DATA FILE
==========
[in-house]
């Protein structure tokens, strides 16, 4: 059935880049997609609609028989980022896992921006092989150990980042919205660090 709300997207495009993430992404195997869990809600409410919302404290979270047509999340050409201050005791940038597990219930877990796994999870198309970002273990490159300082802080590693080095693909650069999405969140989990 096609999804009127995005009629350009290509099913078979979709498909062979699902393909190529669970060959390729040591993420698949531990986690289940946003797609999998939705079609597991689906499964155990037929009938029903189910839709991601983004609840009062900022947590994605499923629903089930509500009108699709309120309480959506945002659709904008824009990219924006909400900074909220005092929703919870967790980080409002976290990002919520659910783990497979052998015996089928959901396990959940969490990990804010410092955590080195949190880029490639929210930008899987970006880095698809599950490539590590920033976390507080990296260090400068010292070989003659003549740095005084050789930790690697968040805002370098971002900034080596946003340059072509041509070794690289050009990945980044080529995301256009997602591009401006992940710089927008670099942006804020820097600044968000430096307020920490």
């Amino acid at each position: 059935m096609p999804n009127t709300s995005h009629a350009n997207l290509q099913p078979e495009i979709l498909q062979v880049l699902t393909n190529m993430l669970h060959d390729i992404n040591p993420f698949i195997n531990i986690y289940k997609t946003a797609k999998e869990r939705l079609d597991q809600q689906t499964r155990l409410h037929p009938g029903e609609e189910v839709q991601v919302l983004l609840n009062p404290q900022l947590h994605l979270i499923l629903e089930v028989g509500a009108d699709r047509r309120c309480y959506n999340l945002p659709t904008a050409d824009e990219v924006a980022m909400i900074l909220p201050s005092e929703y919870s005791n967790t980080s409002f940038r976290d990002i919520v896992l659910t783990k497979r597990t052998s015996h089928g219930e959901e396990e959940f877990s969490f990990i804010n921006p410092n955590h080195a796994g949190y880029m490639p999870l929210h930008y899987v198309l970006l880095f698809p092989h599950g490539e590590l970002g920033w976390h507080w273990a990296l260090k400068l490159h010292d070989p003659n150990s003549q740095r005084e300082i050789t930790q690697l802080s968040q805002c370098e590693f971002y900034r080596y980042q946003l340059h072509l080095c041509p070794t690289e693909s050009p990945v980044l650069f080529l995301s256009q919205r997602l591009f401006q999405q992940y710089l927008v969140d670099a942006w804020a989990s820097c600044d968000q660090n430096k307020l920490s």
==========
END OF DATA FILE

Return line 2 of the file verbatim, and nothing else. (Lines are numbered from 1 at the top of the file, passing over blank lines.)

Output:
């Protein structure tokens, strides 16, 4: 059935880049997609609609028989980022896992921006092989150990980042919205660090 709300997207495009993430992404195997869990809600409410919302404290979270047509999340050409201050005791940038597990219930877990796994999870198309970002273990490159300082802080590693080095693909650069999405969140989990 096609999804009127995005009629350009290509099913078979979709498909062979699902393909190529669970060959390729040591993420698949531990986690289940946003797609999998939705079609597991689906499964155990037929009938029903189910839709991601983004609840009062900022947590994605499923629903089930509500009108699709309120309480959506945002659709904008824009990219924006909400900074909220005092929703919870967790980080409002976290990002919520659910783990497979052998015996089928959901396990959940969490990990804010410092955590080195949190880029490639929210930008899987970006880095698809599950490539590590920033976390507080990296260090400068010292070989003659003549740095005084050789930790690697968040805002370098971002900034080596946003340059072509041509070794690289050009990945980044080529995301256009997602591009401006992940710089927008670099942006804020820097600044968000430096307020920490």